► From Capital & Main — How millions of gig workers could be impacted by a new labor rule — In October, the Biden administration joined the high stakes battle over worker classification by proposing a new rule that would make it more difficult for companies to define their workers as independent contractors under the Fair Labor Standards Act. If successful, the rule would reverse a Trump-era regulation, which itself had replaced an Obama-era rule similar to Biden’s proposal, and make it easier for millions of people — from rideshare drivers to janitors and construction workers — to be classified as employees.




► From the AP — U.S. consumer inflation eased to 7.7% over past 12 months — Price increases moderated in the United States last month in the latest sign that the inflation pressures that have gripped the nation might be easing as the economy slows and consumers grow more cautious. Even with last month’s tentative easing of inflation, the Federal Reserve is widely expected to keep raising interest rates to try to stem persistently high price increases. Many economists warn, though, that in continuing to aggressively tighten credit, the Fed is likely to cause a recession by next year.

► From the AFL-CIO (Nov. 2) — AFL-CIO: Federal Reserve’s interest rate hike devastating for working people — Statement from AFL-CIO President Liz Shuler on the Federal Reserve’s decision to increase interest rates:

“The Fed’s actions will not address the underlying causes of inflation—the war in Ukraine, climate change’s effect on harvests and corporate profits, and an increase in the chances that the United States enters a recession. The Fed seems determined to raise interest rates, though it openly admits those rates could ruin our current economy as unemployment remains low and people are able to find jobs… Working people should not be the target of lowering inflation—it should be corporations that are earning record profits.”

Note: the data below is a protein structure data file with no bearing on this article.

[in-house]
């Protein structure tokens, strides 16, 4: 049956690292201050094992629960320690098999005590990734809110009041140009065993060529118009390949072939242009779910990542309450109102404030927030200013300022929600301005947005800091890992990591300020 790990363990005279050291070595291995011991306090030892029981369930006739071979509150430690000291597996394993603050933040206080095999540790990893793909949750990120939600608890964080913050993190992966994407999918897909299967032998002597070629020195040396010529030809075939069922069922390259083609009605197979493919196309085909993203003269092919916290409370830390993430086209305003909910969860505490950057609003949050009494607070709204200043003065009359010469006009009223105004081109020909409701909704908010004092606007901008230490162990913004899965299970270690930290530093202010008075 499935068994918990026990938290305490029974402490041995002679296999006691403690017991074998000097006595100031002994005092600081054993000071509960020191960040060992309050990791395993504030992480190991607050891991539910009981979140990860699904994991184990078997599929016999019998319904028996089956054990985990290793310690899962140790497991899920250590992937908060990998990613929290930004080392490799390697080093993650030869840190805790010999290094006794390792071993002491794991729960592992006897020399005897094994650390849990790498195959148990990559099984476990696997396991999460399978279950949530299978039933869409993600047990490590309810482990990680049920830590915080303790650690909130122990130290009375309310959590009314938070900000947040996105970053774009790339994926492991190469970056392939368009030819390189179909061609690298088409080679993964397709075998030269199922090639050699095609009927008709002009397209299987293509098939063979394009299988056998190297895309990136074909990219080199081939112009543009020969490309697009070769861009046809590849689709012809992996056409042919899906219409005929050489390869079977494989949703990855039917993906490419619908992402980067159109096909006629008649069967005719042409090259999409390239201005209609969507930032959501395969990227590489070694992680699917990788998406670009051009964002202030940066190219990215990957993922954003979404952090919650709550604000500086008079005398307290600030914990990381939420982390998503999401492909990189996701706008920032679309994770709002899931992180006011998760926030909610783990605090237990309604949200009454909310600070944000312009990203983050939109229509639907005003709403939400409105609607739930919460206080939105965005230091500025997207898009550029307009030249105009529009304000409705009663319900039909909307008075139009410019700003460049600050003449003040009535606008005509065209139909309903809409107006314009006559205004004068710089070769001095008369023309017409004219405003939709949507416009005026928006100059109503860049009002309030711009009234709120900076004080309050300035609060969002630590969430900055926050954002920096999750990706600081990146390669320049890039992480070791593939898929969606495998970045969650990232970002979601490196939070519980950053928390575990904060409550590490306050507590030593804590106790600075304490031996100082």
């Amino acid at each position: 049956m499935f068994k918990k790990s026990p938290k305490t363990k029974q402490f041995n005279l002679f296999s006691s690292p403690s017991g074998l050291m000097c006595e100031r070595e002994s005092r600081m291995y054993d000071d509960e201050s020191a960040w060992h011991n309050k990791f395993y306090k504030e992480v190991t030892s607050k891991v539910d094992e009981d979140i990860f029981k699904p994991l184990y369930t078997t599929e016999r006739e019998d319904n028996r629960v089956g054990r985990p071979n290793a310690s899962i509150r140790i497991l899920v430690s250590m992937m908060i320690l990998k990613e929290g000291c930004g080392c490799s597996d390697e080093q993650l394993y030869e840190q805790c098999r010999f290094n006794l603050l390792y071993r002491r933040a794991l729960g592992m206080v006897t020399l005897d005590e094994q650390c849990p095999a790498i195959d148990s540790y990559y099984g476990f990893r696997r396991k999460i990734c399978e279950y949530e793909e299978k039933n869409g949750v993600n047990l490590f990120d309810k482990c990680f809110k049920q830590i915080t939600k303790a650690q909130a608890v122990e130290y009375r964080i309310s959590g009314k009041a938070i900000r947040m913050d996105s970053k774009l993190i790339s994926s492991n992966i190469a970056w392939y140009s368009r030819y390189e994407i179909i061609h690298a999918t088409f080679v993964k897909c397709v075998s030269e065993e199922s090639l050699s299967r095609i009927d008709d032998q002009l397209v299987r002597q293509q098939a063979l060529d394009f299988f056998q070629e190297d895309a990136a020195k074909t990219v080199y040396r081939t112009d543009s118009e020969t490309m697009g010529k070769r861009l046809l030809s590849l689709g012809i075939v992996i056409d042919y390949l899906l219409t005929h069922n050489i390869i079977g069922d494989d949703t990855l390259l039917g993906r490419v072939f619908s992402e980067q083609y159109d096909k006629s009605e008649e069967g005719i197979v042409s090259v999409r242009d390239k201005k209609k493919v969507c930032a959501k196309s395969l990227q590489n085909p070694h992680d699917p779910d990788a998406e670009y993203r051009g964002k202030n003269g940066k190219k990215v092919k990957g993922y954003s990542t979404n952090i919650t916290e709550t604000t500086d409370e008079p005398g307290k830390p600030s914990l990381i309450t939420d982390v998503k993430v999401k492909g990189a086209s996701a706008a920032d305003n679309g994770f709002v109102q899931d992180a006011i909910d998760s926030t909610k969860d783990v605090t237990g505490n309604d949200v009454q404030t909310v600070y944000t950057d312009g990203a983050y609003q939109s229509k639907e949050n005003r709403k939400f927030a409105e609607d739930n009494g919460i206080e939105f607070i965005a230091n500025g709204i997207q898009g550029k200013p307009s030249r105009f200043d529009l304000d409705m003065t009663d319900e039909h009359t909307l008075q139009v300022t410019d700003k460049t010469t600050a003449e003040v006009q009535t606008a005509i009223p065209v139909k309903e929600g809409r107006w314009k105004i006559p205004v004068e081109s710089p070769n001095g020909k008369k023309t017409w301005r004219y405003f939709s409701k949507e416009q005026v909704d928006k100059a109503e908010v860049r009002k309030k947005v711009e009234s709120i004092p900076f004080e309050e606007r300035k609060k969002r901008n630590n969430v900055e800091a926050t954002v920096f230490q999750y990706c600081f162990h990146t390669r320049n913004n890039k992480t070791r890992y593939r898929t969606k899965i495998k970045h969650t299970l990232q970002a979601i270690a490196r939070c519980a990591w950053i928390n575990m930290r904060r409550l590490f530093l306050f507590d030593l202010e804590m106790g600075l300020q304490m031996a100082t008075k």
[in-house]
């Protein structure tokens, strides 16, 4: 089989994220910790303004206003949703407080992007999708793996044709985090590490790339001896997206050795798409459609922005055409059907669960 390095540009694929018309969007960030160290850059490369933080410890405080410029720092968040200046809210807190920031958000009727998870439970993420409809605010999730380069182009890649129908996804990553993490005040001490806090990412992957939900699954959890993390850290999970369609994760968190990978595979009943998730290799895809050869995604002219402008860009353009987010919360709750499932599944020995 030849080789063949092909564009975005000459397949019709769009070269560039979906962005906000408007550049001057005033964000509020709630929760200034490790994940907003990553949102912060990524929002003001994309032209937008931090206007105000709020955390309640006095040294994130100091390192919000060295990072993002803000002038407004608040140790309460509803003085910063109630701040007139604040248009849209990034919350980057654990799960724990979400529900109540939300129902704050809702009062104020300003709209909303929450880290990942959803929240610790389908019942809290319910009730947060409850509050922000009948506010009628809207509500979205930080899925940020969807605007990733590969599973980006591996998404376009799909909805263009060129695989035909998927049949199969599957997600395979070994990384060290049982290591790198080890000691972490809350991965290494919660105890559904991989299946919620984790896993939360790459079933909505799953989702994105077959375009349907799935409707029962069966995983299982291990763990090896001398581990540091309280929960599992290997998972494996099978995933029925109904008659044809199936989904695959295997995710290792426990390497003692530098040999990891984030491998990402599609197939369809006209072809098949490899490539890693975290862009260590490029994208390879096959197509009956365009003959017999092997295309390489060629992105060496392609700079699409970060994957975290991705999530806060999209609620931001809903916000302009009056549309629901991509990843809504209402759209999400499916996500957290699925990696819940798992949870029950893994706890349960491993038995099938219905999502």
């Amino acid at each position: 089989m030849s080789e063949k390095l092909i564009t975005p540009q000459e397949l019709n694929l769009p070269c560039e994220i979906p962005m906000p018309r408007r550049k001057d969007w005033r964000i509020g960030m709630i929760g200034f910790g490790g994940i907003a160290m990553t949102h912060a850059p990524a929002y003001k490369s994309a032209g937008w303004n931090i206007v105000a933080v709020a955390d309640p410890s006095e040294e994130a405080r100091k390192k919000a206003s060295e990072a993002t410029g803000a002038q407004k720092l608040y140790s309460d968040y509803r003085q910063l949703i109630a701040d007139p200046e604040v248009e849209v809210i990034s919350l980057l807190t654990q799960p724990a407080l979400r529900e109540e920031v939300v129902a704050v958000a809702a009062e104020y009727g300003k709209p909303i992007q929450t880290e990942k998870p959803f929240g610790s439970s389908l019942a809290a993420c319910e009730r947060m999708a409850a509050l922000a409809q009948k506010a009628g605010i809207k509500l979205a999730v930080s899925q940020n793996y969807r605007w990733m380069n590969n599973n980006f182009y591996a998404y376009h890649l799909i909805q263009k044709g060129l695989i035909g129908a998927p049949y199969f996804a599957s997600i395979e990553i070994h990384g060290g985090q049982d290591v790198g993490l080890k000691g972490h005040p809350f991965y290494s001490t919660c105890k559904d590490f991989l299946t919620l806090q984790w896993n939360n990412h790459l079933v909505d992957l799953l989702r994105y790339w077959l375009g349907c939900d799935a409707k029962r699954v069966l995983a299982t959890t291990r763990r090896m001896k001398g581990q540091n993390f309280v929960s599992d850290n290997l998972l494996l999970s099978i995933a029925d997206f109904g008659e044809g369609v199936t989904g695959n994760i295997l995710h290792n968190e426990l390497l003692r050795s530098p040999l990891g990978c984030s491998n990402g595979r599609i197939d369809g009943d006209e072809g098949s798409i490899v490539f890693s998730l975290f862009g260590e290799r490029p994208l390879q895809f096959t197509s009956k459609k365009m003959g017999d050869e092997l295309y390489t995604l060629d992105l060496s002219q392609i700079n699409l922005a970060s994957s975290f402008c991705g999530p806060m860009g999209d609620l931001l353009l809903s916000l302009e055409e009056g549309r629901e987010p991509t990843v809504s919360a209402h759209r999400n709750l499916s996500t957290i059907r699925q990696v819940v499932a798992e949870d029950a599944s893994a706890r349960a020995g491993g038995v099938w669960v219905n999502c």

► From the NY Times — Masks cut COVID spread in schools, study finds — In a so-called natural experiment, two school districts in Boston maintained masking after mandates had been lifted in others, enabling a unique comparison.

► From the LA Times — The peasants are revolting! Medieval Times workers in Buena Park to vote on unionizing — They may play knights and squires, lord chancellors and queens, but some performers at the Medieval Times dinner theater castle in Buena Park say they’re treated more like peasants, enduring long hours and sometimes dangerous duties for low wages, with minimal say over their working conditions. On Thursday, they’ll have a chance to change that, casting ballots to determine whether they will unionize.

EDITOR’S NOTE — Treated like a peasant on the job? Get more information about how you can join together with co-workers and negotiate a fair return for your hard work. Or go ahead and contact a union organizer today!

► From the NWI Times — New USW contract increases wages and pensions, bolsters health insurance — The United Steelworkers union says its new tentative contract with U.S. Steel will improve pay, pensions and health insurance. The four-year deal that still must be ratified by members covers 13,000 steelworkers.




The Entire Staff of The Stand is off tomorrow, although we will update our election results story with the latest counts on Friday morning and throughout the weekend. This TGIT video goes out to all the political pundits and pollsters. Enjoy and have a happy Veterans Day.


The Stand posts links to Washington state and national news of interest every weekday morning by 10 a.m.

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FIND OUT HOW TO JOIN TOGETHER with your co-workers to negotiate for better wages, benefits, and a voice at work. Or go ahead and contact a union organizer today!